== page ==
I'm a hobbyist coder; never worked professionally. I am not looking for anyone to write code for me, but I need to know how to approach this problem and, perhaps, ideas for further research. This problem is an outgrowth of my kid's science project that I wanted to toy with.
Bottom line is: I have a sensor that feeds data objects at irregular and unpredictable intervals (temp, air pressure, other things). Each new "update" feeds another data object with all the pertinent info...and each object has a time stamp. The unpredictability is the core of the problem, and that will not change. As my code gathers new data objects at irregular intervals, I need to run simple arithmetic operations on the data objects for the last n minutes. I need to output these arithmetic operations continuously on each new "update" of fresh data. The sensor could put out as many as, say, 20 updates per second...or fewer. CPU and RAM usage are a mild concern, but I want to focus on getting working design first.
At first, I was thinking circular array or queue, but that's no good since I do not know how many objects will cover the last n minutes.
Next, I considered a doubly linked list. The problem with this approach is that it will have to consume heavy CPU by iterating over the entire list each new "update" in order to remove outdated objects from the list or will have to consume a lot of ram if I do not remove old objects from the list each time.
I am wondering what design patterns (and data structures) might fit this problem, and what other items I could research to learn more to solve this problem.
I realize I am not giving much information here, but I want to keep simple and I believe I have given the gist of the problem.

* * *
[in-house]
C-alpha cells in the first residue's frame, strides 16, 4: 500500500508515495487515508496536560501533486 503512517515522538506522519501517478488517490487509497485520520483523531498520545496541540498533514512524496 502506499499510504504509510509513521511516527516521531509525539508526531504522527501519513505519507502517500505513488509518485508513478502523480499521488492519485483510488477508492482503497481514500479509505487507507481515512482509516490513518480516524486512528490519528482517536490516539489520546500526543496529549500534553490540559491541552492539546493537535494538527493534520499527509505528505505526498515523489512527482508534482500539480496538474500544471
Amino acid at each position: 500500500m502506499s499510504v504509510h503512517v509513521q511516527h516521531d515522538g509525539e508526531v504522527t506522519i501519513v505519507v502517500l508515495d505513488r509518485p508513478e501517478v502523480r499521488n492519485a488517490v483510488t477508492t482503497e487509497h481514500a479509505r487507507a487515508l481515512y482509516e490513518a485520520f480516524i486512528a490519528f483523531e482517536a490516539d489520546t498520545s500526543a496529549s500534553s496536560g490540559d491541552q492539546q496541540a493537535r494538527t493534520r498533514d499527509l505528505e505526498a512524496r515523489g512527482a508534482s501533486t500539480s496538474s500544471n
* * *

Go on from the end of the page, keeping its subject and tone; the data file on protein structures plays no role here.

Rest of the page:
I really appreciate any help. Btw, I'm using C# and the CLR for now. Python might be a better option since this is data-science'ish. I believe I could write and/or consume a Python library/class. I'm not real fluent with Python.
UPDATE - 8/30
I've been thinking in response to everyone's responses--which are great and I really appreciate.
I'm thinking, use the ConcurrentQueue class from the .NET library as my core data structure. I did not know it was re-sizable until @amon mentioned it. A queue seems perfect because I can iterate from the head of the queue and peek at the next timestamp, using a while loop (i.e., while the next "peek" is outside the n-minute time window then dequeue). Since all of the data objects must necessarily be enqueue'd in temporal order, this should work with the head always being the oldest and tail always being the newest data object. This mitigates my concern about CPU usage in keeping the queue "current" (i.e., only containing data objects inside the n-minute time window).
As to updating the user's view and mitigating CPU usage there, I could update the view every x seconds as mentioned by @JohnWu. I would probably use a Thread Timer which would update the data objects underlying the user's view on a separate thread at a fixed interval.
If this uses too much CPU, I will investigate saving pieces of state as discussed by @ErikEidt. But since I'm not calculating only averages, that will get a little complicated. I hoping the above deals with any resource problems.
Just wanted to say thanks for the insight.
Next step is to learn more about threading.